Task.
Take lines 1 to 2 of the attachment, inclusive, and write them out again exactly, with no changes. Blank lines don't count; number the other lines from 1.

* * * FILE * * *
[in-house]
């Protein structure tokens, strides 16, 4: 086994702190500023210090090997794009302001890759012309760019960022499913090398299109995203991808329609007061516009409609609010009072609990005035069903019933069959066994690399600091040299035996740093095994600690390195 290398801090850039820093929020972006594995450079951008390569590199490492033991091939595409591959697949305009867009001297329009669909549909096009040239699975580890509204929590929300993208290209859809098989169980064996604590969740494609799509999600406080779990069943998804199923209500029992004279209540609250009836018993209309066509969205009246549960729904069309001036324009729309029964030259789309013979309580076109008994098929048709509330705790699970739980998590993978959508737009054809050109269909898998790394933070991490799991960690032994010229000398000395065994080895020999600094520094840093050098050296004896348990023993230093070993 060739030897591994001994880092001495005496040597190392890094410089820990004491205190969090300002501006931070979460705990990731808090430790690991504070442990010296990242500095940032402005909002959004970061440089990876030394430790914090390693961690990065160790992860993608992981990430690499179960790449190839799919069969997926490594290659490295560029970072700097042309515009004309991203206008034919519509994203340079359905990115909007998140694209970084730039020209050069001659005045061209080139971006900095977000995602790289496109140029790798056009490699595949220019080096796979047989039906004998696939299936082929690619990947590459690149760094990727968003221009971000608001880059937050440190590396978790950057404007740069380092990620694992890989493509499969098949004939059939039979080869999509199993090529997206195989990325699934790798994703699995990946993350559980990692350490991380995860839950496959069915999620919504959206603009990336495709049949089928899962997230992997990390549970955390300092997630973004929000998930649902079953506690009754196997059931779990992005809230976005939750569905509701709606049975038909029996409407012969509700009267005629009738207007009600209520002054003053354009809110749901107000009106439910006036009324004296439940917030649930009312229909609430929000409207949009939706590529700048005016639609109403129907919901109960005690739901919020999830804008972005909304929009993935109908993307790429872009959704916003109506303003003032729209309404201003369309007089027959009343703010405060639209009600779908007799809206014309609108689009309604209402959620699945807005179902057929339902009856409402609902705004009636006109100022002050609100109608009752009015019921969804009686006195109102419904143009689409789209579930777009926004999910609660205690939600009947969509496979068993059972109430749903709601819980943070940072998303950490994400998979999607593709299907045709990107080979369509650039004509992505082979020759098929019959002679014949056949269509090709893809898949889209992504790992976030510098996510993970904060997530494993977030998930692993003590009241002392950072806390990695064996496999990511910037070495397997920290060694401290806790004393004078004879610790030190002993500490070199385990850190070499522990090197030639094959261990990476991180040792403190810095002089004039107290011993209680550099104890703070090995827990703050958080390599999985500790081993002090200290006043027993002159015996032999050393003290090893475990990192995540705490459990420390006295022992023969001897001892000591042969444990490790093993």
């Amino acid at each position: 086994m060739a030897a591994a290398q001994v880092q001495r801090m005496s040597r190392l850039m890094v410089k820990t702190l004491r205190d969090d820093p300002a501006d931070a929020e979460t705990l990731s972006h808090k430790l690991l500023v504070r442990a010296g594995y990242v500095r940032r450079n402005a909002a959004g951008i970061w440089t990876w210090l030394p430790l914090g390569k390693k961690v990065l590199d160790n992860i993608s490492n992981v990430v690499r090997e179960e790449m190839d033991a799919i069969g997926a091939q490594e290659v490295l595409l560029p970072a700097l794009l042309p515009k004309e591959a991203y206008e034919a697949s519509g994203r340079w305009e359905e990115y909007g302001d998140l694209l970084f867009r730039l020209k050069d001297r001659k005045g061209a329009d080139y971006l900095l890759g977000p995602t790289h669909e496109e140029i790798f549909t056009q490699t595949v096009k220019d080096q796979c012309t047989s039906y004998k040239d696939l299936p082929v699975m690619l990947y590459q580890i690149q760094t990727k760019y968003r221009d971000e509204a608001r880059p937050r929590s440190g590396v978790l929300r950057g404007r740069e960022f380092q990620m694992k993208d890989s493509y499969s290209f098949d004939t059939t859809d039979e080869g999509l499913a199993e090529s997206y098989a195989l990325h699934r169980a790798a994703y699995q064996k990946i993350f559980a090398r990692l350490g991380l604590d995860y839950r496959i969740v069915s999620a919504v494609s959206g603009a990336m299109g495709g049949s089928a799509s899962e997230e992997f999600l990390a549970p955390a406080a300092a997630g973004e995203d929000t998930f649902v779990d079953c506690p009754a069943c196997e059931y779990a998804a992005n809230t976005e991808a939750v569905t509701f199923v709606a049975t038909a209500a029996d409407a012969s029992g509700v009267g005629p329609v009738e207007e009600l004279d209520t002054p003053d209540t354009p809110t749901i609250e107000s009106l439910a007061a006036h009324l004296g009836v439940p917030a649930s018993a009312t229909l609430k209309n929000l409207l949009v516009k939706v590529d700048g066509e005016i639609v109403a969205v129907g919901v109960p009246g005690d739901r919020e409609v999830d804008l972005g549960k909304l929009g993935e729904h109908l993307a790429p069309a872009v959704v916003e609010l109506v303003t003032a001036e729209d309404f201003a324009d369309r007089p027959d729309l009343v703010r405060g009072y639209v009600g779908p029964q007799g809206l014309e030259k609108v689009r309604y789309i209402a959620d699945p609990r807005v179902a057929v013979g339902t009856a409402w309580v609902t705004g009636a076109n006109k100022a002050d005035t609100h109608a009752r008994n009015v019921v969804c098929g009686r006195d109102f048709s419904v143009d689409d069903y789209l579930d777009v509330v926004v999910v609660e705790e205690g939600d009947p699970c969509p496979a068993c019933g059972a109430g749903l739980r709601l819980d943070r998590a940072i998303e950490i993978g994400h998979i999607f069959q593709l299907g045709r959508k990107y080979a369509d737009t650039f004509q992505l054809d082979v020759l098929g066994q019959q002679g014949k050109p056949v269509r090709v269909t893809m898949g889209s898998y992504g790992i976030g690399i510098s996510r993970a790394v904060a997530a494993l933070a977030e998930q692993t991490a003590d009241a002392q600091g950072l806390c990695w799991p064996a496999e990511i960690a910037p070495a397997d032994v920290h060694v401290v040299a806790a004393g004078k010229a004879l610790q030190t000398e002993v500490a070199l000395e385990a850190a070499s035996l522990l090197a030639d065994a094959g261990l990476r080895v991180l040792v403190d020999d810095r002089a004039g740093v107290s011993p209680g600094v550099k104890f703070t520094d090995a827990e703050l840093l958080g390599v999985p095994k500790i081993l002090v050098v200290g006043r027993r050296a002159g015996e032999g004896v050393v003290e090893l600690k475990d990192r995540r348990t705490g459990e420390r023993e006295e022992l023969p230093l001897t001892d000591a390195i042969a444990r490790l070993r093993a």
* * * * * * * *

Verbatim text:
[in-house]
């Protein structure tokens, strides 16, 4: 086994702190500023210090090997794009302001890759012309760019960022499913090398299109995203991808329609007061516009409609609010009072609990005035069903019933069959066994690399600091040299035996740093095994600690390195 290398801090850039820093929020972006594995450079951008390569590199490492033991091939595409591959697949305009867009001297329009669909549909096009040239699975580890509204929590929300993208290209859809098989169980064996604590969740494609799509999600406080779990069943998804199923209500029992004279209540609250009836018993209309066509969205009246549960729904069309001036324009729309029964030259789309013979309580076109008994098929048709509330705790699970739980998590993978959508737009054809050109269909898998790394933070991490799991960690032994010229000398000395065994080895020999600094520094840093050098050296004896348990023993230093070993 060739030897591994001994880092001495005496040597190392890094410089820990004491205190969090300002501006931070979460705990990731808090430790690991504070442990010296990242500095940032402005909002959004970061440089990876030394430790914090390693961690990065160790992860993608992981990430690499179960790449190839799919069969997926490594290659490295560029970072700097042309515009004309991203206008034919519509994203340079359905990115909007998140694209970084730039020209050069001659005045061209080139971006900095977000995602790289496109140029790798056009490699595949220019080096796979047989039906004998696939299936082929690619990947590459690149760094990727968003221009971000608001880059937050440190590396978790950057404007740069380092990620694992890989493509499969098949004939059939039979080869999509199993090529997206195989990325699934790798994703699995990946993350559980990692350490991380995860839950496959069915999620919504959206603009990336495709049949089928899962997230992997990390549970955390300092997630973004929000998930649902079953506690009754196997059931779990992005809230976005939750569905509701709606049975038909029996409407012969509700009267005629009738207007009600209520002054003053354009809110749901107000009106439910006036009324004296439940917030649930009312229909609430929000409207949009939706590529700048005016639609109403129907919901109960005690739901919020999830804008972005909304929009993935109908993307790429872009959704916003109506303003003032729209309404201003369309007089027959009343703010405060639209009600779908007799809206014309609108689009309604209402959620699945807005179902057929339902009856409402609902705004009636006109100022002050609100109608009752009015019921969804009686006195109102419904143009689409789209579930777009926004999910609660205690939600009947969509496979068993059972109430749903709601819980943070940072998303950490994400998979999607593709299907045709990107080979369509650039004509992505082979020759098929019959002679014949056949269509090709893809898949889209992504790992976030510098996510993970904060997530494993977030998930692993003590009241002392950072806390990695064996496999990511910037070495397997920290060694401290806790004393004078004879610790030190002993500490070199385990850190070499522990090197030639094959261990990476991180040792403190810095002089004039107290011993209680550099104890703070090995827990703050958080390599999985500790081993002090200290006043027993002159015996032999050393003290090893475990990192995540705490459990420390006295022992023969001897001892000591042969444990490790093993």